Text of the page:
•   Don’t forget the corruption angle. That director who pushed the removal through also [owned] a farm he planned to and did turn into a subdivision. Yes, and then gets rewarded by Socred cronies. I am not mentioning his name; he slagged us enough in “his” newspaper to last me a lifetime. Nevertheless for anyone else that wants to learn a little more about the BS that goes on with ALR applications here’s the link
  • We just did a quick tally. Three of us own [an organic food] business. All together we hire around 18 people each summering. Of the several we have mentored in the past few years, at least 20 are now farming full time, all over BC. It is happening. Young people want desperately to farm. Please pass on to Clark’s government that we need government support… Or at least for government to stay the hell out of the way and not change the rules on us.
  • My wife and I just moved to BC from Alberta because we were excited about the potential for organic marketing here in southern BC. We have been producing and marketing grass finished beef, pastured pork and poultry for 10 years and brought our little road show to BC because this province has the soil, water, climate and markets that favor farmers like us. To be here 7 months and see people trying to dismantle the ALR is very disappointing.
  • The best way to support BC farmers is with opportunities for “value added” farm products…A buy-local provincial procurement strategy is long overdue. If senior government institutions were required to purchase local produce it would help rebuild the agricultural sector in BC. It would increase the critical mass needed to support local processing. It would help reduce greenhouse gas emissions. Local procurement is a major part of Metro Vancouvers’ Food Security Strategy but local government does not have enough facilities using food to make a difference. Schools and hospitals are under provincial jurisdiction.
  • Everything Pat Pimm and Bill Bennett wanted in their leaked memos has been accomplished. By amending the ALC Act to include economic, cultural and social values, regional and community planning objectives and other prescribed considerations the ALR, as we know it, in Zone 2 no longer exists. It is now a Land Reserve, not an Agricultural Land Reserve. As a Land Reserve, it can accommodate the flooding of the Peace River for the Site C Dam, 600 acres for urban expansion around Fort St John, 200 acres at Summerland and, yes, even a rodeo. In Zone 1, “local” panels are back. Whenever the government wants to weaken the ALR they appoint local panels that are easily influenced by local lobbying and the ALR cuts continue. Ironically, we [had] just got rid of the local panel system under the Campbell government.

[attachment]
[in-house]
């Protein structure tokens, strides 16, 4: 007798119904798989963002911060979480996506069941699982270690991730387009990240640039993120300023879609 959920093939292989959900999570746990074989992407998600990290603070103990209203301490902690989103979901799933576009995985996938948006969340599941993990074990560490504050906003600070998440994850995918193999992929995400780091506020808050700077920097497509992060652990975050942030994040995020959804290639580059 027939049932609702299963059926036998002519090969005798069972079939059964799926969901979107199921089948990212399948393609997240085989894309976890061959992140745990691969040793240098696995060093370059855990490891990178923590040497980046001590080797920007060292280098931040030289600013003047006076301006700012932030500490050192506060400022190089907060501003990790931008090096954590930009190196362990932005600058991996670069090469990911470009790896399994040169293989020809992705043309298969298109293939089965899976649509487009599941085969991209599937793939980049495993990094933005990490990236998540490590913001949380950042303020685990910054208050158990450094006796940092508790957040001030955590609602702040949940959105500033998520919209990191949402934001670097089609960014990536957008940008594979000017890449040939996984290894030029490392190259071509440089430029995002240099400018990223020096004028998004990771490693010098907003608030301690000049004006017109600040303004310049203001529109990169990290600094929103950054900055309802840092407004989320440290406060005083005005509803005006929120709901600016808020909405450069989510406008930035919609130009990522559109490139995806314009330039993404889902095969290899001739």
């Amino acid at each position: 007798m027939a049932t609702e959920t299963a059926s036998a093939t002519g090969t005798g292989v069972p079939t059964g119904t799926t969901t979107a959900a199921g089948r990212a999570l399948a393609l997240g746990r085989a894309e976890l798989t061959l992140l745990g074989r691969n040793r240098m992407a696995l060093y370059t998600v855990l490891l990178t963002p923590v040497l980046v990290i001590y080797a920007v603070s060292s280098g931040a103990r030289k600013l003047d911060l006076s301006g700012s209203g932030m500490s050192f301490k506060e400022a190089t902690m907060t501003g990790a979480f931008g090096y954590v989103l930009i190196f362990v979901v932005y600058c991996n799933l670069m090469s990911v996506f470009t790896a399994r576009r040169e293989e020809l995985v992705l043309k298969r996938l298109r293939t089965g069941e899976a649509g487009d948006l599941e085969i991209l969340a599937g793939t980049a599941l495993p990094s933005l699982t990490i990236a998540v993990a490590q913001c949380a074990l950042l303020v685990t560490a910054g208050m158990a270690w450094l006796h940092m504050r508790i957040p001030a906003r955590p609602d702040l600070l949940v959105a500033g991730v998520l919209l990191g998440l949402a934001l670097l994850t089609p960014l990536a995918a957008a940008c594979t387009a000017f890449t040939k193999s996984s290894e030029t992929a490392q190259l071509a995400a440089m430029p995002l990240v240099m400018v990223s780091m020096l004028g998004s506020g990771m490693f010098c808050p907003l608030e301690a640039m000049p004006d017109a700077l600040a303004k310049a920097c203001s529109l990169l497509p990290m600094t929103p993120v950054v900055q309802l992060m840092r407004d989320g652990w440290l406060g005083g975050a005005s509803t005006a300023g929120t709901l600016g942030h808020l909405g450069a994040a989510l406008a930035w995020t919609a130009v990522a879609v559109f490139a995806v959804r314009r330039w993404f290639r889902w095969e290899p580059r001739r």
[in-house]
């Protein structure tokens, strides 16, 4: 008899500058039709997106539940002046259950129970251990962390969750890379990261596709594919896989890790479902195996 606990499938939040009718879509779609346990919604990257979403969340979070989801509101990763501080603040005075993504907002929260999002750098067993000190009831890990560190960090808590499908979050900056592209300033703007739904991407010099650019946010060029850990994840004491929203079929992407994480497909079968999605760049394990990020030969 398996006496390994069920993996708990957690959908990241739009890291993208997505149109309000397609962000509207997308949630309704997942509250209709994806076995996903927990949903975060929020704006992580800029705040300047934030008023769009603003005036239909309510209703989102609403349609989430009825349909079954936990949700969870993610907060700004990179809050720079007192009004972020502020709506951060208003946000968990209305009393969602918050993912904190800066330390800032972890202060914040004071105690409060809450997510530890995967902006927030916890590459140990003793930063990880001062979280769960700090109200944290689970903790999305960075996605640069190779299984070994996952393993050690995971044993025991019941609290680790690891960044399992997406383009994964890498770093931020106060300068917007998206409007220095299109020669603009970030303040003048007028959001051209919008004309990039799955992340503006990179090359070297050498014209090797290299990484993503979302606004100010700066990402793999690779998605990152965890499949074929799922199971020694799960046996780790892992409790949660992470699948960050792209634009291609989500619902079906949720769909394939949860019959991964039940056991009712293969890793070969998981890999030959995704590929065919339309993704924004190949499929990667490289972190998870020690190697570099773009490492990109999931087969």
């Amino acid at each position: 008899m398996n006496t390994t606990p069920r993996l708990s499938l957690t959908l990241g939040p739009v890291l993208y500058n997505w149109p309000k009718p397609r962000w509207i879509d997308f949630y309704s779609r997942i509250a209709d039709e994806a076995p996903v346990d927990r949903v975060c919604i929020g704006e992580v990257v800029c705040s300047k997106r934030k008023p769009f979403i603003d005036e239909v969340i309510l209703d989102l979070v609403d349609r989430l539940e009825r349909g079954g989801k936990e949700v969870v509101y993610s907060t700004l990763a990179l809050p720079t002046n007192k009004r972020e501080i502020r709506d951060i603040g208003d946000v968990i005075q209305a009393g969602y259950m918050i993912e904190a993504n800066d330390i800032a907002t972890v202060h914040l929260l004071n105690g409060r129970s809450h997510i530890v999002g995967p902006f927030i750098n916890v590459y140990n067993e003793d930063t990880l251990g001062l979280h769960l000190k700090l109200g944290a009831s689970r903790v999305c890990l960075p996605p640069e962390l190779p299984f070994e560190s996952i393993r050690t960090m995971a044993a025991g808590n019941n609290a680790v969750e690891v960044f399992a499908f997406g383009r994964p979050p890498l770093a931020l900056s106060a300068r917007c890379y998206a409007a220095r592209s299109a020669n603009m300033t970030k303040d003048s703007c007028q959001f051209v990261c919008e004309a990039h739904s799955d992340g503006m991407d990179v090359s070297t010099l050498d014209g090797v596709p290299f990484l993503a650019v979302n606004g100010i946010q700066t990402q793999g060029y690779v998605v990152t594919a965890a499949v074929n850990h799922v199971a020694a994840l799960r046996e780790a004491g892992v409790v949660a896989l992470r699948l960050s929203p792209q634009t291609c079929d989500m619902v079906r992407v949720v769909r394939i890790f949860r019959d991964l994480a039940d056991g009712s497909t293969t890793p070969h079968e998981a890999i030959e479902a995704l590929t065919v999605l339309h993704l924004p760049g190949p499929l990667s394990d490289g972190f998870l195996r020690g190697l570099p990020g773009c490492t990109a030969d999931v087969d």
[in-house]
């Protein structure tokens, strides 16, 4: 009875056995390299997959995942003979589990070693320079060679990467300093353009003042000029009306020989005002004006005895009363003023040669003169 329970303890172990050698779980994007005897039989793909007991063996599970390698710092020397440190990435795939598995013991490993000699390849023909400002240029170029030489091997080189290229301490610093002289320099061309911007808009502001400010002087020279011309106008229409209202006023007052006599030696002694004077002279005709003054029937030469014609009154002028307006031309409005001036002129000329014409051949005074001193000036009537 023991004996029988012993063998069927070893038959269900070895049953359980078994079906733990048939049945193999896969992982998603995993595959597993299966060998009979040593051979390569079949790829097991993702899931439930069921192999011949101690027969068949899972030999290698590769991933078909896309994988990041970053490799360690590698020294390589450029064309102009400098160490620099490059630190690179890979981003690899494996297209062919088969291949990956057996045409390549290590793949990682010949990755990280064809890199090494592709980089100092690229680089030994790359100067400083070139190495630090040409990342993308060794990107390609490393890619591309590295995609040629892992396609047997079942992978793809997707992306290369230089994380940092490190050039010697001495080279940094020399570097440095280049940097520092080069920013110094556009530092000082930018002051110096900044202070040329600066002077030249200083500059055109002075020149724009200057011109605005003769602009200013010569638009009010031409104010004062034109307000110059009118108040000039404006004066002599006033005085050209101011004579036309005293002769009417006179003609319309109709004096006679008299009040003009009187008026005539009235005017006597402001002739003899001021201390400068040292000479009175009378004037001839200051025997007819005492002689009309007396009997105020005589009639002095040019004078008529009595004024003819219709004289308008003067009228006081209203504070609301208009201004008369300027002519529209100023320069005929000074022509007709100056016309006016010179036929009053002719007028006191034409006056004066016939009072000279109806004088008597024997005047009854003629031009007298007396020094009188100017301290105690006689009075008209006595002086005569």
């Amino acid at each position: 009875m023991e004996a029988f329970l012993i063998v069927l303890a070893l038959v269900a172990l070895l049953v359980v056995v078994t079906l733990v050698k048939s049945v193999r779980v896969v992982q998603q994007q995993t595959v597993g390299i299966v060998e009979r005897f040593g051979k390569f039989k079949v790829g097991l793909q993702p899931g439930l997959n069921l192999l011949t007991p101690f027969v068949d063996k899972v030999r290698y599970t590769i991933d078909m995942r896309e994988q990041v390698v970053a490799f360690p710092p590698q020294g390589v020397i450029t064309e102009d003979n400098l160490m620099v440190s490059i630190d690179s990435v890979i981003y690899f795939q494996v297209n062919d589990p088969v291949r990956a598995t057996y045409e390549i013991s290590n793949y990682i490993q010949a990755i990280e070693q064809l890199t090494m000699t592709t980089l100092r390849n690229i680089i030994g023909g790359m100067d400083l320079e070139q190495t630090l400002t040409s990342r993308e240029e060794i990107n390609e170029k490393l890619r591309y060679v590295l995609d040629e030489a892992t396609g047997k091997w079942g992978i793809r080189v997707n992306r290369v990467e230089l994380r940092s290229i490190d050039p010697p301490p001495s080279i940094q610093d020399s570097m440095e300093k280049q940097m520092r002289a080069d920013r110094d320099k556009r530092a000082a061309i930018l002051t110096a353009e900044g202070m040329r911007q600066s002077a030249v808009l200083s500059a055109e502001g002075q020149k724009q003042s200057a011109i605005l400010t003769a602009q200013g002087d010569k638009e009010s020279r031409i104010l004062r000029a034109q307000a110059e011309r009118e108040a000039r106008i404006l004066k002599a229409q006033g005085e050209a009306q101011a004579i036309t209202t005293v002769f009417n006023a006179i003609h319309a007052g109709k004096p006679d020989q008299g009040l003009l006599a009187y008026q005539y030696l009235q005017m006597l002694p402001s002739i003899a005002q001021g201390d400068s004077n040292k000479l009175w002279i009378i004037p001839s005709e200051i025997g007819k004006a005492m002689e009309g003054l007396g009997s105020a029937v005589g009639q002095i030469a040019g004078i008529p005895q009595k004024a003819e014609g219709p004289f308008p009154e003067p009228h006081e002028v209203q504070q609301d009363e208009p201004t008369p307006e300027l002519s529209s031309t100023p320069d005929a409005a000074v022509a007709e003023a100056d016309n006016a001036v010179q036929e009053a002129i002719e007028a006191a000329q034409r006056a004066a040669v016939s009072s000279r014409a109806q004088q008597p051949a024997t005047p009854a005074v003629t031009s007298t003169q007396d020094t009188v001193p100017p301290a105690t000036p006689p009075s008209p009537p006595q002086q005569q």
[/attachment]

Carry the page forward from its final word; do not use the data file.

But I want to leave the last word to MLA Lana Popham (also written as Facebook comments):

Tonight I arrived back home after a day from the legislature that I will never forget. Tabling a Private Members Bill with my colleagues Adrian Dix and Nicholas Simons was one of the most meaningful days I have had in politics. I got into politics because of agriculture and growing food, and to be part of a Bill that represents the ideas I believe in with all my heart was incredible.
Now that I have arrived home I can’t help but think about the week to come. Next week we will probably face one of the most important days for agriculture in our Province. It will be the day that Bill 24 gets debated. Bill 24 is the Bill the BC Liberals are putting forward to destroy the ALR.
I traveled the Province for 4 years as agriculture Critic in my first term and I can tell you honestly that I met farmers and food producers in every region that were amazing in every way. They were producing everything and knew they could produce even more with the right policies in place.
I met a lot of you on my travels and I think about all of you often. You showed me that rural BC and urban BC are not so different when it comes to food. There is a wave that has washed over our province, a wave of interest in wanting food grown in BC and a wave of interest in growing food in BC. All we really need in a plan.
We are going to have the fight of our lives next week as we try and save the ALR.

Lana Popham on a cattle farm

Lana Popham on a cattle farm


Written by enviropaul

April 8, 2014 at 12:21 pm